Spring Beekeeping Workshop

Spring Beekeeping Workshop
Demonstration Hive

Thursday, December 29, 2011

Schitaake Mushroom Planting Day Party

We have 12 acres of land here, so you'd think we would have lots and lots of room for crops, right? Actually, not as much as you would think. We may have only about one acre of open, relatively level ground for growing food.  The rest of our land is quite rugged and rocky, very steep in places or is wetland, ponds or streams.  It is really beautiful and diverse and is home to countless bird species and all kinds of wild animals including bear, coyote, fox, and many smaller mammals too.

Trying to obtain a yield from the wooded parts of our land is really fun and interesting.  There are obvious things to harvest e.g. firewood and building lumber and tree fruits such as hickories and acorns. 

Under the trees is the perfect habitat for logs impregnated with mushroom spores so we are trying our hand at Shitaakes.  We have already spread Winecap mushroom spores in beds of compost covered with wood chips under our fruit trees. That species will take more sun exposure than the Schitaakes.

To pass on the knowledge about this fun "farming" activity, we invited a few of our closest and earthiest friends over on a Sunday morning recently to help us plug the fresh cut oak logs with the mushroom spore plugs.  Of course, it was the coldest morning to date at about 20 degrees so we made a makeshift firepit on the driveway with cinder blocks.  The fire really threw off a lot of heat and kept everyone comfortable, along with hot tea and coffee from a never-ending pot.

The first task is to drill small holes into the logs in a uniform diamond pattern around the circumference  of each log.  Then we pounded the plugs into these small holes with rubber mallets.  The last task is to seal the plugs over with melted wax painted on with small paint brushes.  The fire came in handy to keep the wax melted - since it was so cold out, the wax only stayed melted for a few minutes at a time.

When all the logs were done, they were set out under trees in a very moist area as close to the house as possible.  It will be important to keep an eye on them from next spring on to see if they start to "flush" the mushrooms.  When the mushrooms emerge, they must be harvested as quickly as possible otherwise flies or slugs will infest and ruin them.

We've been told that once the logs start producing, they may continue, on and off, for a few months, and then again in subsequent years.  That would be really lovely!  Either way, though, we plan to do more next year and keep a continuous supply coming.  We can sell them to restaurants, at farmers' markets or preserve them by drying or freezing, for our own use.

All intrepid helpers enjoyed a sumptuous pot luck brunch afterwards and took home a couple of logs to try at their homes.

I'll be sure to post pictures next year when our logs start producing.

Tuesday, December 20, 2011

Wednesday, December 14, 2011

Farmers Occupy Wall Street

My choices are now predicated on 2 beliefs:
1. The planet can no longer sustain a consumptive lifestyle that has been perpetrated during the industrial era, advertising agencies, and the notion of a continuously, and forever, growing economy with disregard for the finite nature of natural resources, on which that growing economy is based.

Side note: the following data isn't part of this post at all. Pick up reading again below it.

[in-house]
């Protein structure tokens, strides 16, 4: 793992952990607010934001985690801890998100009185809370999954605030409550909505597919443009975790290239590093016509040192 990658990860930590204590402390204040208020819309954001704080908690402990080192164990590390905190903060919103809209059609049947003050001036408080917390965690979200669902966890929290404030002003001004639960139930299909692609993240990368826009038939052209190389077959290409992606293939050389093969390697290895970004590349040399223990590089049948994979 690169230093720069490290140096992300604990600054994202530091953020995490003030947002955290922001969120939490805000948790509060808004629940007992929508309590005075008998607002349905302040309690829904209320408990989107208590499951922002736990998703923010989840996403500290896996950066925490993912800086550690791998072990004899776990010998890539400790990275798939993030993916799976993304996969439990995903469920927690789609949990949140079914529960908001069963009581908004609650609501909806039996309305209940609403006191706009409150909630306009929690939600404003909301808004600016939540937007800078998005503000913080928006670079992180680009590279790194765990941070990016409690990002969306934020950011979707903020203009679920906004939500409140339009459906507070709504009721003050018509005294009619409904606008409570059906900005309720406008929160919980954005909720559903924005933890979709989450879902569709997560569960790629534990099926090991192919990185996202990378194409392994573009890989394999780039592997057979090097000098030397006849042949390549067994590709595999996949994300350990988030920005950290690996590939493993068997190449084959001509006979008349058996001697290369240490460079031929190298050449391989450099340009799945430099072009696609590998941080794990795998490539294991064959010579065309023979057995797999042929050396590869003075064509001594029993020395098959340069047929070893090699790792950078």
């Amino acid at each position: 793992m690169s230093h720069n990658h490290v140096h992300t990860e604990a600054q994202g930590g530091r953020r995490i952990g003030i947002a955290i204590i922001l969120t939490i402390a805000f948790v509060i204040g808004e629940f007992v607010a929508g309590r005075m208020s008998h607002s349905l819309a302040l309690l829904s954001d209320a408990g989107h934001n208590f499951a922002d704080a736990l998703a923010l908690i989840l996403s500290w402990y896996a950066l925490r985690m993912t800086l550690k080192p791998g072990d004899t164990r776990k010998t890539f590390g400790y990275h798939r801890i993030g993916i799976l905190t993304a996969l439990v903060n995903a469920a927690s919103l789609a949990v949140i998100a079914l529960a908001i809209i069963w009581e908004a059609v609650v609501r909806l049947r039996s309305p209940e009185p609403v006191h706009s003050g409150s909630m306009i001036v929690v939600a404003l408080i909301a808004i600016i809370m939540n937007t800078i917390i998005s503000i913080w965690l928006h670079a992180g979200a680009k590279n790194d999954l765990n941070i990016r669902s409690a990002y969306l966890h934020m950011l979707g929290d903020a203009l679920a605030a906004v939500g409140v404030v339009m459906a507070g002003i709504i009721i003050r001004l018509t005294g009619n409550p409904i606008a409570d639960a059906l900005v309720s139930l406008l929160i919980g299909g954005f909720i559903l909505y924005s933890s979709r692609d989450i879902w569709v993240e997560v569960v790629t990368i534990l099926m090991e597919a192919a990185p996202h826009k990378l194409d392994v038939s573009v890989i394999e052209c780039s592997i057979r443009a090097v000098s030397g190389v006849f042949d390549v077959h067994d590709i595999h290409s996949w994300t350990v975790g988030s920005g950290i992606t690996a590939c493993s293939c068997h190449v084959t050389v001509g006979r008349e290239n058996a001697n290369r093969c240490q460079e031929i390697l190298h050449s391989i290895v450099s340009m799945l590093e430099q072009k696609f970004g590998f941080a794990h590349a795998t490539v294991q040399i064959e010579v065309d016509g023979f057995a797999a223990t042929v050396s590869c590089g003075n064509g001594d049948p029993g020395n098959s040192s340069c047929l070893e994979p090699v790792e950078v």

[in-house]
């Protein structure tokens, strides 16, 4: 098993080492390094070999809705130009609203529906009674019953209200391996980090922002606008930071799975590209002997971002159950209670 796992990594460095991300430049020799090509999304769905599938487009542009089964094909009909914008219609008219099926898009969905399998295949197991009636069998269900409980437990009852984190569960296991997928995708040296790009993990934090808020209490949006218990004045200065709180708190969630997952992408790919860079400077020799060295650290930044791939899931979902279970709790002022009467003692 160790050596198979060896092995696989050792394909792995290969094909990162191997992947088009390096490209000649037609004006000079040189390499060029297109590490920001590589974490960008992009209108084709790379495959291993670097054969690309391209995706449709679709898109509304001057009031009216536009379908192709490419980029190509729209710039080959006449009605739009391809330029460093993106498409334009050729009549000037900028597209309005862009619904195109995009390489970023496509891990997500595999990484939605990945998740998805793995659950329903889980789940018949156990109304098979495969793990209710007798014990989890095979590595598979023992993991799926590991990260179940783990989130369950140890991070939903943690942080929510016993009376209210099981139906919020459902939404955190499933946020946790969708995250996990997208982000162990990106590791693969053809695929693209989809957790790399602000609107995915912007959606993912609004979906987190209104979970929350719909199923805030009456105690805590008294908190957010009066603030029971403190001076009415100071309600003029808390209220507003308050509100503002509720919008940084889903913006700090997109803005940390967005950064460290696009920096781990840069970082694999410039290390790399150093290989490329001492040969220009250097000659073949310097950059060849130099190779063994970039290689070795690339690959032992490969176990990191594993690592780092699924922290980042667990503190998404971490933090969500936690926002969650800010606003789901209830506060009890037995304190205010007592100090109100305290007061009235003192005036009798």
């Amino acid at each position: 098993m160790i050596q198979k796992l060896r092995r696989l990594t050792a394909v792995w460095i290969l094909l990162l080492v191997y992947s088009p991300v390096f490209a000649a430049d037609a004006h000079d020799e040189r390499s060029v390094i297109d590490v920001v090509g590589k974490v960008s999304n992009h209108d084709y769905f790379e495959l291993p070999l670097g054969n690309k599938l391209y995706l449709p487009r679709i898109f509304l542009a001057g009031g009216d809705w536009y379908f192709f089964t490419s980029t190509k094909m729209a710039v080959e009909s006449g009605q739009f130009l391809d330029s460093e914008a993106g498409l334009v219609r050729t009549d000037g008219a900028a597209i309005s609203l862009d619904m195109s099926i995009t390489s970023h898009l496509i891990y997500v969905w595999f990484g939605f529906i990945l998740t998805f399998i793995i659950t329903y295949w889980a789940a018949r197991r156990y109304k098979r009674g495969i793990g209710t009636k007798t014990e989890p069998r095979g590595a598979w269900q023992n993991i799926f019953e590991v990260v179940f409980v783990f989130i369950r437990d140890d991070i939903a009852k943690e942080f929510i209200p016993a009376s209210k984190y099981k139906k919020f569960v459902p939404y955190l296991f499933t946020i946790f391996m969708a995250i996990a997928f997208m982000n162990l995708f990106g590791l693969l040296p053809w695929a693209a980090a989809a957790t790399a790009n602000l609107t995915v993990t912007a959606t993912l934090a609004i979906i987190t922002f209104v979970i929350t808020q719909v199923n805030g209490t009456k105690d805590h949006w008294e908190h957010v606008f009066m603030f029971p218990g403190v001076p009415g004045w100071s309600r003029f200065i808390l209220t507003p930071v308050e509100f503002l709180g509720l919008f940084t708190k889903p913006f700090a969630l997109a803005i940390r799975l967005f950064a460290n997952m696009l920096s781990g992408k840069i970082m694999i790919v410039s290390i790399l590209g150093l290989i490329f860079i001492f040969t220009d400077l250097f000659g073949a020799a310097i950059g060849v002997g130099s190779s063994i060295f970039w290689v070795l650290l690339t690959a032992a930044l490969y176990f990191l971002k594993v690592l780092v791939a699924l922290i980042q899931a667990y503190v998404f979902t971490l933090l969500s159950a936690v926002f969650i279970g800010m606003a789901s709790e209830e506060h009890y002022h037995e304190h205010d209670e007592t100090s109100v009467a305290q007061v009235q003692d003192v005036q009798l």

2. We can mimic nature, because we are part of it. By doing so, we can design a new “old” way of living that will sustain itself and be healthier and everlasting.
In these beliefs I have, of course, been influenced by many great thinkers who have written on many subjects stemming from these core ideas. There are also many writers and thinkers who have used their art or science to demonstrate what is wrong. There are many who are demonstrating how we can try to put things right.

To join people who are demonstrating publicly, in the streets, I journeyed to New York City on Sunday, December 11, 2011, with my friend, Jennifer, to be part of "Farmers' March Occupy Wall Street". This rally of several hundred people gathered at La Plaza Cultural at 9th Street and Avenue B, a lovely community garden space in a Lower East Side area with a lot of visible gardens on many blocks. After 2 hours of speeches by prominent activists in the national farming and Permaculture movements, we formed into a broad column to walk to Zuccoti Park at Wall Street.

Speakers at the event included Karen Washington, Founder of City Farms Market and board member at NYC based organization, Just Food; Jim Gerritsen, a Maine organic farmer and lead plaintiff in a class action lawsuit against Monsanto and was named one of 25 World Visionaries by Utne Reader in 2011; Severine von Tscharner Fleming, food advocate and producer of the film "Green Horns" profiling young farmer entrepreneurs; Jalal Sabur, Founding member of the Freedom Food Alliance, an alliance of black urban comunities with black rural farmers; Mike Callicrate, Colorado rancher, entrepreneur and rural political activist; Andrew Faust, Permaculture expert and educator.

What struck me vividly was the cross section of generations at this event - the aging baby boomers and older generations, and many young people from all walks of life. The younger people will have to carry the torch for food security and social justice now. It won't be an easy task but I am confident, after seeing the vitality and enthusiasm of those present at this event, that it will happen.